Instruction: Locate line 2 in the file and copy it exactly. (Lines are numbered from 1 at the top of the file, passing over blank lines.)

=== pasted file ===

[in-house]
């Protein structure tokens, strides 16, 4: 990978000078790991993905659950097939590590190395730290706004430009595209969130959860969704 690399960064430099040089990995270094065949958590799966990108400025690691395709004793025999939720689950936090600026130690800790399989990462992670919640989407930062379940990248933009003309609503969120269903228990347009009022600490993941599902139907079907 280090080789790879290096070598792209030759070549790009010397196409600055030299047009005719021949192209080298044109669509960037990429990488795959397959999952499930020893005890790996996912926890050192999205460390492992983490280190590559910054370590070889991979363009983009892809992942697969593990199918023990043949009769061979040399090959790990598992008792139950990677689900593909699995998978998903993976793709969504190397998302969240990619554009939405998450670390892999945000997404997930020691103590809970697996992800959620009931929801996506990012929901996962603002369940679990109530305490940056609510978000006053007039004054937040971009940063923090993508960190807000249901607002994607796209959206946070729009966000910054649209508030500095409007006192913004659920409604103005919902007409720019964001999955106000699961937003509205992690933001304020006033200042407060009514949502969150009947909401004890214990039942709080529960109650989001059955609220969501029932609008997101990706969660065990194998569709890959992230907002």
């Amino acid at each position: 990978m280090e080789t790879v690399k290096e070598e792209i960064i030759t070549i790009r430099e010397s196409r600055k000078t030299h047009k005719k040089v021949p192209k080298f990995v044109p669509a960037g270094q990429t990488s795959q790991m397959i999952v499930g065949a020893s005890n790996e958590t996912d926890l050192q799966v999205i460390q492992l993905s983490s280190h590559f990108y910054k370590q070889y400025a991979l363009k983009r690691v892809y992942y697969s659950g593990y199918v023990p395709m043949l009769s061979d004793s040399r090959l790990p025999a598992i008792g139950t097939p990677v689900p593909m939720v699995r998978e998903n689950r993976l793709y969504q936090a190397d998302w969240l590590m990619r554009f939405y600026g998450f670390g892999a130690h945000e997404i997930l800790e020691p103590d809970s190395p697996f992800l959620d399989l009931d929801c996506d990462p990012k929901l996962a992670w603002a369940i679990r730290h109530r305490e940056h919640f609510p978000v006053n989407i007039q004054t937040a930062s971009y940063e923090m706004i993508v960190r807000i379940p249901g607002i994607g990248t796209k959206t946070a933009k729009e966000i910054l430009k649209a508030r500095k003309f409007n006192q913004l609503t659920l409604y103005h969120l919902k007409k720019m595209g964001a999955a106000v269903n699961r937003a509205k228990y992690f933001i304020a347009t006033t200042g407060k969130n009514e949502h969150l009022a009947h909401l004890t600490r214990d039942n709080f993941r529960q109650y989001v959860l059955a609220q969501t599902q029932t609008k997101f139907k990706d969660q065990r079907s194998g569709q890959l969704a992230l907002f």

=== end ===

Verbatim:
């Protein structure tokens, strides 16, 4: 990978000078790991993905659950097939590590190395730290706004430009595209969130959860969704 690399960064430099040089990995270094065949958590799966990108400025690691395709004793025999939720689950936090600026130690800790399989990462992670919640989407930062379940990248933009003309609503969120269903228990347009009022600490993941599902139907079907 280090080789790879290096070598792209030759070549790009010397196409600055030299047009005719021949192209080298044109669509960037990429990488795959397959999952499930020893005890790996996912926890050192999205460390492992983490280190590559910054370590070889991979363009983009892809992942697969593990199918023990043949009769061979040399090959790990598992008792139950990677689900593909699995998978998903993976793709969504190397998302969240990619554009939405998450670390892999945000997404997930020691103590809970697996992800959620009931929801996506990012929901996962603002369940679990109530305490940056609510978000006053007039004054937040971009940063923090993508960190807000249901607002994607796209959206946070729009966000910054649209508030500095409007006192913004659920409604103005919902007409720019964001999955106000699961937003509205992690933001304020006033200042407060009514949502969150009947909401004890214990039942709080529960109650989001059955609220969501029932609008997101990706969660065990194998569709890959992230907002």